By Nicole Loeffler-Gladstone
The anti-immigrant group Progressives for Immigration Reform (PFIR) is set to host its second annual conference today, October 4, and it will closely follow the groundwork laid during last year’s conference. The conference is titled “A Progressive Approach to Immigration Reform: US Immigration Policy and its Impact on Conservation and Labor.”
PFIR is one among many anti-immigrant organizations which subtly disguise bigotry with the seemingly moral high-ground of environmental conservation and sympathy toward labor activists.
In fact, PFIR is part of an incestuous network of organizations that not only receive funding from many of the same sources, but are also share leaders and a connection to white nationalist John Tanton. As Imagine 2050 stated in a post on last year’s event:
“[Progressives for Immigration Reform] is part of the Network that co-drafted Arizona’s draconian S.B. 1070. PFIR is part of the John Tanton Network, a network of anti-immigrant groups influenced by one man; John Tanton.”
The panelists at the 2011 conference will include Lesley Blackner, Kelvin Thompson, Vernon Briggs Jr., Philip Cafaro, Frank Morris, and Ben Zuckerman. These all appear to be new panelists, with the exception of Cafaro who spoke last year. Though this may be the first time all of these speakers are gathered in the same room, they have many firm connections to one another through the anti-immigrant movement.
Cafaro has written articles and blog postings for the Center for Immigration Studies (CIS) which, along with PFIR, is part of the Tanton network. Frank Morris sits on the Board of Directors for CIS, and is also on the Board of Directors for the Federation for American Immigration Reform. This organization, with the infuriating acronym FAIR, is part of what the Southern Poverty Law Center calls the “nexus of the American nativist movement” (and which includes PFIR and NumbersUSA). Equally disturbing, though not surprising given the company he keeps, Morris also spoke at a Texas Tea Party event in March of this year regarding American immigration policies. Vernon Briggs Jr. also sits on the Board of Directors for CIS.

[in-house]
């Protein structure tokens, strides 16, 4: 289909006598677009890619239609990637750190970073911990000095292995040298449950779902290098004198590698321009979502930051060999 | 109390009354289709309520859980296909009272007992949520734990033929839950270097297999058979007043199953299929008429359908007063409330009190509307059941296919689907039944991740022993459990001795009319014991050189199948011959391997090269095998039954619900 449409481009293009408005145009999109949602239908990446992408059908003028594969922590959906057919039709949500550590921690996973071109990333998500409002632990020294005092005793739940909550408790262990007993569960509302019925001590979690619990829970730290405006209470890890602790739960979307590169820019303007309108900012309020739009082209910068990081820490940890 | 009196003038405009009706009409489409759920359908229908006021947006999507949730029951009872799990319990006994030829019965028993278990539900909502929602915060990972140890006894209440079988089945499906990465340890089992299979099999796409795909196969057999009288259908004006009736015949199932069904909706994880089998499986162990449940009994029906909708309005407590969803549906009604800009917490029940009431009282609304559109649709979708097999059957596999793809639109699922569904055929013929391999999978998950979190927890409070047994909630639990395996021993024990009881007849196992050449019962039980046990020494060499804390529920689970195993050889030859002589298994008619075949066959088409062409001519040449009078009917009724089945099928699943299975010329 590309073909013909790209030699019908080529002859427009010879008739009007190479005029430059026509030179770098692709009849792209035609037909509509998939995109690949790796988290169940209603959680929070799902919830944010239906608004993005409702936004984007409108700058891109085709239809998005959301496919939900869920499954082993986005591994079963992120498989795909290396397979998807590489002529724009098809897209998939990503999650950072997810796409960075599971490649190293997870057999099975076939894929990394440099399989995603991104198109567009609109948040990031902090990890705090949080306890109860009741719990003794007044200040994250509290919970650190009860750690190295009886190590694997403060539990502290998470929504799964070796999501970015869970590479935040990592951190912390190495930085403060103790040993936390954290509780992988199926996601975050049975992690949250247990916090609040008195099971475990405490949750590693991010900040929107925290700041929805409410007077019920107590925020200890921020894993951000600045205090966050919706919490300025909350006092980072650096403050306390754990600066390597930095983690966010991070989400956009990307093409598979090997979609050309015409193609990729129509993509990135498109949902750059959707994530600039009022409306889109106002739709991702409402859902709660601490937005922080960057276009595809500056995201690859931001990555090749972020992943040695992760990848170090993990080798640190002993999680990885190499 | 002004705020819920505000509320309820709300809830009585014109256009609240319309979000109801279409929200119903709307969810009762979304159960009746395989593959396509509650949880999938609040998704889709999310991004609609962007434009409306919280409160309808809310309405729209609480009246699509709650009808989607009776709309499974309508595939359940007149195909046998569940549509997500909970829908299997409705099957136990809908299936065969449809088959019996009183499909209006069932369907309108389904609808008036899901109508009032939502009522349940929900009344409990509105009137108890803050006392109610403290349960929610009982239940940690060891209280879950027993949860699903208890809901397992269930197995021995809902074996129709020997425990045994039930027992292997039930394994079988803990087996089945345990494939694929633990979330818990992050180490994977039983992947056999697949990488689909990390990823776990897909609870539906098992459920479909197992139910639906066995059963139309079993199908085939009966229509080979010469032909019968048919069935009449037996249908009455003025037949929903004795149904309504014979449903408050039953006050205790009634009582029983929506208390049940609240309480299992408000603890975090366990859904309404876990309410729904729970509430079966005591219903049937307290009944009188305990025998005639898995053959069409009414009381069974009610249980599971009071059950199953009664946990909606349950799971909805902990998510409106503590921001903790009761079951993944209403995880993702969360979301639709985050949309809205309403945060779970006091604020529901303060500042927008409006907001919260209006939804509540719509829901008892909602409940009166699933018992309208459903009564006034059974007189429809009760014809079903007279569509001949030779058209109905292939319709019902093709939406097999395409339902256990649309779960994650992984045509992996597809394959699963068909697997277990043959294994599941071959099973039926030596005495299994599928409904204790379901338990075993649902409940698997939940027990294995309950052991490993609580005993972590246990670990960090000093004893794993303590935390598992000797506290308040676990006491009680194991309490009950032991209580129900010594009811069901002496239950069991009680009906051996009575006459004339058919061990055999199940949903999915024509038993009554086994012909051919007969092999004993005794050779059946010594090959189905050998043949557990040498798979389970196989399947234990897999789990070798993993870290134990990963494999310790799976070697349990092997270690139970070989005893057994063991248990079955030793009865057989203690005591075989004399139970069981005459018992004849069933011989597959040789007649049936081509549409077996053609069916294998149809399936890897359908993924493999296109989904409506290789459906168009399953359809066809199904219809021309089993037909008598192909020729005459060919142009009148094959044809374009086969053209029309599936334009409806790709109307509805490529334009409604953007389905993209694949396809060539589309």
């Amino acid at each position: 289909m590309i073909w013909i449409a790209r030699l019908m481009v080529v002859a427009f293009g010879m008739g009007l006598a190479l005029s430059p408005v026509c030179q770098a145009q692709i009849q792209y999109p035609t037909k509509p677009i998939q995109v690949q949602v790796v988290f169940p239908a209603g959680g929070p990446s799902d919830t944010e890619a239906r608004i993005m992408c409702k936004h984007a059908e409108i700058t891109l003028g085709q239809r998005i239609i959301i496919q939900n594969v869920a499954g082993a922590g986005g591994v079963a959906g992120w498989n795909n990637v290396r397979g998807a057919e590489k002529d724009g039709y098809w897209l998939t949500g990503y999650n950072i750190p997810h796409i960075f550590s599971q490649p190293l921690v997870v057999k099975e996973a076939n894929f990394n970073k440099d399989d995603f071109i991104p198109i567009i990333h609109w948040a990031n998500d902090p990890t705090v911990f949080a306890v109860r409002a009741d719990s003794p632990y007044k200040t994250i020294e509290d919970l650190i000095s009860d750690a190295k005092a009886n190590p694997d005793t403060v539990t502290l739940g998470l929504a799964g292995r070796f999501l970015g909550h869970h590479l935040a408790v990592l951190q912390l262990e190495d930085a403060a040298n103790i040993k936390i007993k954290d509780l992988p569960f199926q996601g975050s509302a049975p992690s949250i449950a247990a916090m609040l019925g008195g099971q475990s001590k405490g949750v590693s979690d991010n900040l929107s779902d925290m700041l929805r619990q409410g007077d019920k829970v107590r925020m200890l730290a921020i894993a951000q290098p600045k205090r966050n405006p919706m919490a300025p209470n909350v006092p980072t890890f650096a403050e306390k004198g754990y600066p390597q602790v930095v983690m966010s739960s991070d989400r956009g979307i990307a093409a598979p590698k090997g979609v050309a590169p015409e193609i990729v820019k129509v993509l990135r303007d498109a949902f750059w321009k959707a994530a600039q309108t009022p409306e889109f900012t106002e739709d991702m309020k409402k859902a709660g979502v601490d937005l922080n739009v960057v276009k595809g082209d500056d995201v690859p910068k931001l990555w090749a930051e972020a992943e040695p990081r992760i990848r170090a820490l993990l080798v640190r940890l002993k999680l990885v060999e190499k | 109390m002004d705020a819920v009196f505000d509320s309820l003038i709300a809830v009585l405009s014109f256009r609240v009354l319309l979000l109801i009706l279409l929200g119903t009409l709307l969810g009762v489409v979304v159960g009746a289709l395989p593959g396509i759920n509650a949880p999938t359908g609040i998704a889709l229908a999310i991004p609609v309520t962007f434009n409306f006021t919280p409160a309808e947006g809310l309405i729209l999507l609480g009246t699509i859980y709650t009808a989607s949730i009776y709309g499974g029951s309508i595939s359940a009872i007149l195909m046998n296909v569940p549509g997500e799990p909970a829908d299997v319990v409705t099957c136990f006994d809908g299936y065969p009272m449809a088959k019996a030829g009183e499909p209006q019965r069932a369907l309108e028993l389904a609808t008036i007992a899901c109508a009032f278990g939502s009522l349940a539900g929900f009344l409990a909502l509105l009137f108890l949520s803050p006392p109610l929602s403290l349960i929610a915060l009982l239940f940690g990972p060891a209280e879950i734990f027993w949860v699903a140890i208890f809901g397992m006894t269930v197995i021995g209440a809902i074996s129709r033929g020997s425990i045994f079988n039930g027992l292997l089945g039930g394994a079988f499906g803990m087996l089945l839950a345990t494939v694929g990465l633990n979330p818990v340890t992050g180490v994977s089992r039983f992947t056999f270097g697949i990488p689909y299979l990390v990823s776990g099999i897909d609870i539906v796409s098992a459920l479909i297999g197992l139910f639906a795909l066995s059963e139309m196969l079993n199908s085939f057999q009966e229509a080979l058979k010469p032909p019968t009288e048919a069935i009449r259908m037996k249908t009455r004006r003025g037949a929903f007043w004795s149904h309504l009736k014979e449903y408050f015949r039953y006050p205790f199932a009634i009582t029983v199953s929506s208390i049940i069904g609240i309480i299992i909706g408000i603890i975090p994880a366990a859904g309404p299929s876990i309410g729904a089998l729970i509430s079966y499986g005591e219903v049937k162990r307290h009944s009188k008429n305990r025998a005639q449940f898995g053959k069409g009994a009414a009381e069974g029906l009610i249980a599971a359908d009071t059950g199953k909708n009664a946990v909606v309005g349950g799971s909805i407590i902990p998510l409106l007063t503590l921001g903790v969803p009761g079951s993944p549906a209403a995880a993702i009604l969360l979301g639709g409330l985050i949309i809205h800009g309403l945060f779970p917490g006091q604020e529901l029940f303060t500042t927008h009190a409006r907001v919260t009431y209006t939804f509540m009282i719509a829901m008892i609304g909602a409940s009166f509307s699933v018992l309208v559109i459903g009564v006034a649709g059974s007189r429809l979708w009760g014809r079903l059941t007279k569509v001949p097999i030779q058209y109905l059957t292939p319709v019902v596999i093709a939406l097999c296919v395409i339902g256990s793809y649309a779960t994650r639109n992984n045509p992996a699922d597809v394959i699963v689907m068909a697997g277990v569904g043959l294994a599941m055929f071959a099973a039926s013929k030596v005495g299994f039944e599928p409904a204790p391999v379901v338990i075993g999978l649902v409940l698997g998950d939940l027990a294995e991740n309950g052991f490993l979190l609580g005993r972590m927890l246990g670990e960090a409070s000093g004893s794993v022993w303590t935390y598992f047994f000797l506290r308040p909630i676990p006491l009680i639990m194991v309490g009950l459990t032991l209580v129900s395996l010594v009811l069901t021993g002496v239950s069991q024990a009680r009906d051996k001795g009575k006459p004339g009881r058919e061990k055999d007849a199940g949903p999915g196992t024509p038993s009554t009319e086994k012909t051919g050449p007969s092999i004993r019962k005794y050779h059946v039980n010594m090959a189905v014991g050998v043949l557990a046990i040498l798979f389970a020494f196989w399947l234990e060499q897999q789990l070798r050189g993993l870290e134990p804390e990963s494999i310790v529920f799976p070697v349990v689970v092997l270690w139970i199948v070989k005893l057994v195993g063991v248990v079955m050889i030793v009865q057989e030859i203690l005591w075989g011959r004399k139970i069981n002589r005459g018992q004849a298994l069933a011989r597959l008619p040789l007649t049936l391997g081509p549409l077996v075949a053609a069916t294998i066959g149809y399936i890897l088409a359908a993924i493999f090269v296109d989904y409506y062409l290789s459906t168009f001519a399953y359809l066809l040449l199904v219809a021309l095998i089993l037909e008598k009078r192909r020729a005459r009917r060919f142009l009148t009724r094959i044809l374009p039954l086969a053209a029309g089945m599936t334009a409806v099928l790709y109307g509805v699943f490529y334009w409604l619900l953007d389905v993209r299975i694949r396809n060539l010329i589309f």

Ben Zuckerman served on the Sierra Club Board of Directors in 2002, and during his election focused most strongly on the Sierra Club’s “deafening silence on population growth - global and domestic.” His campaign also attempted to pin the Sierra Club’s declining membership to its perceived non-commitment to population issues. In addition to Zuckerman’s ties to the Sierra Club, Frank Morris also ran for the Sierra Club Board of Directorship in 2011.
Lesley Blackner is known for her grassroots campaign to change the face of development and zoning laws in Florida. Though this initially appears to have little to do with immigration issues, she publicly cites Chris Williamson, a professor of geography and a city planner, as one of her biggest influences. Williamson has been quoted as saying that “as long as the federal government has a ‘de facto policy’ of population growth through immigration, a community has a right to self-defense.”
This sentiment seems to promote violence against immigrants or those perceived to be immigrants. Come to think of it, the main thing these PFIR panelists have in common is their mutual ability to seamlessly interweave immigration and environmental issues.
These speakers run the gamut in their professional lives, ranging from longtime environmental activists to community organizers, to industrial labor experts. PFIR presents itself as covering broad issues to better inform the environmental community; however, it brought these speakers together through the misguided idea that the high levels of consumption and pollution per capita in the United States is somehow hugely influenced by an influx of immigrants.
They are brought together so that they might fan the fires of class and race tensions, pitting domestic working class folks (especially African Americans and young people) against working class Latino immigrants. They are brought together by the artful illusion, the bait-and-switch, of substituting environmental degradation for their real agenda of nativism, supremacy and xenophobia. As the Southern Poverty Law Center states, these “activists” are fruit from the same poisonous tree and that tree is something that we, as environmentalists, must not allow to take root.